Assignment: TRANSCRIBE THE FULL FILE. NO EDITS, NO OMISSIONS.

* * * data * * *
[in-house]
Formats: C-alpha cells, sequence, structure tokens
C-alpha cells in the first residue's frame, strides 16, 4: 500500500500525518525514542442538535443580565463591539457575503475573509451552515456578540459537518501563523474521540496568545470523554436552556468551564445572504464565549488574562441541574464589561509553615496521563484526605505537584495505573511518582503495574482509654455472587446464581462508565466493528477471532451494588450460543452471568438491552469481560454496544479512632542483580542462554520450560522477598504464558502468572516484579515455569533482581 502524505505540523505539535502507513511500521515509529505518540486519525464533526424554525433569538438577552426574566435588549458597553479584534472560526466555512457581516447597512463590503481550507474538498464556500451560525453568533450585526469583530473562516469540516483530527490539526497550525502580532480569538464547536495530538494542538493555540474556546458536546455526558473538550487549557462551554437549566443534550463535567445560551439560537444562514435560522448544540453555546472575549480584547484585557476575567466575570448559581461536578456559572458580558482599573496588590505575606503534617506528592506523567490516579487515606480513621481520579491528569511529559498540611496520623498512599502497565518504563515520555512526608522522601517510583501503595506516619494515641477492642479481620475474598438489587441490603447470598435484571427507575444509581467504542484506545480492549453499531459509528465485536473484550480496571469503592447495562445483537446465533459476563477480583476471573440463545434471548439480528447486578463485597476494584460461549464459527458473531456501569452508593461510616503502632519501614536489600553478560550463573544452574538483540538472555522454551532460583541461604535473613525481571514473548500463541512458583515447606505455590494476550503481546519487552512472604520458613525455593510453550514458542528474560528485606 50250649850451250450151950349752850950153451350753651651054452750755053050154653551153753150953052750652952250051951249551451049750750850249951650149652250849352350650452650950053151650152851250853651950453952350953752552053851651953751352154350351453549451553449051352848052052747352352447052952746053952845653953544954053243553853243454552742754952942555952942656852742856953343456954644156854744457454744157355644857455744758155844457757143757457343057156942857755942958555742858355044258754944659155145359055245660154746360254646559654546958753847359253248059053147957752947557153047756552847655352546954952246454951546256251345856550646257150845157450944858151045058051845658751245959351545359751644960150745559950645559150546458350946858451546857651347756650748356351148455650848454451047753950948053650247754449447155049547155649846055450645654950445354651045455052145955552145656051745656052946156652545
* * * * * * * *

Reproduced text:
[in-house]
Formats: C-alpha cells, sequence, structure tokens
C-alpha cells in the first residue's frame, strides 16, 4: 500500500500525518525514542442538535443580565463591539457575503475573509451552515456578540459537518501563523474521540496568545470523554436552556468551564445572504464565549488574562441541574464589561509553615496521563484526605505537584495505573511518582503495574482509654455472587446464581462508565466493528477471532451494588450460543452471568438491552469481560454496544479512632542483580542462554520450560522477598504464558502468572516484579515455569533482581 502524505505540523505539535502507513511500521515509529505518540486519525464533526424554525433569538438577552426574566435588549458597553479584534472560526466555512457581516447597512463590503481550507474538498464556500451560525453568533450585526469583530473562516469540516483530527490539526497550525502580532480569538464547536495530538494542538493555540474556546458536546455526558473538550487549557462551554437549566443534550463535567445560551439560537444562514435560522448544540453555546472575549480584547484585557476575567466575570448559581461536578456559572458580558482599573496588590505575606503534617506528592506523567490516579487515606480513621481520579491528569511529559498540611496520623498512599502497565518504563515520555512526608522522601517510583501503595506516619494515641477492642479481620475474598438489587441490603447470598435484571427507575444509581467504542484506545480492549453499531459509528465485536473484550480496571469503592447495562445483537446465533459476563477480583476471573440463545434471548439480528447486578463485597476494584460461549464459527458473531456501569452508593461510616503502632519501614536489600553478560550463573544452574538483540538472555522454551532460583541461604535473613525481571514473548500463541512458583515447606505455590494476550503481546519487552512472604520458613525455593510453550514458542528474560528485606 50250649850451250450151950349752850950153451350753651651054452750755053050154653551153753150953052750652952250051951249551451049750750850249951650149652250849352350650452650950053151650152851250853651950453952350953752552053851651953751352154350351453549451553449051352848052052747352352447052952746053952845653953544954053243553853243454552742754952942555952942656852742856953343456954644156854744457454744157355644857455744758155844457757143757457343057156942857755942958555742858355044258754944659155145359055245660154746360254646559654546958753847359253248059053147957752947557153047756552847655352546954952246454951546256251345856550646257150845157450944858151045058051845658751245959351545359751644960150745559950645559150546458350946858451546857651347756650748356351148455650848454451047753950948053650247754449447155049547155649846055450645654950445354651045455052145955552145656051745656052946156652545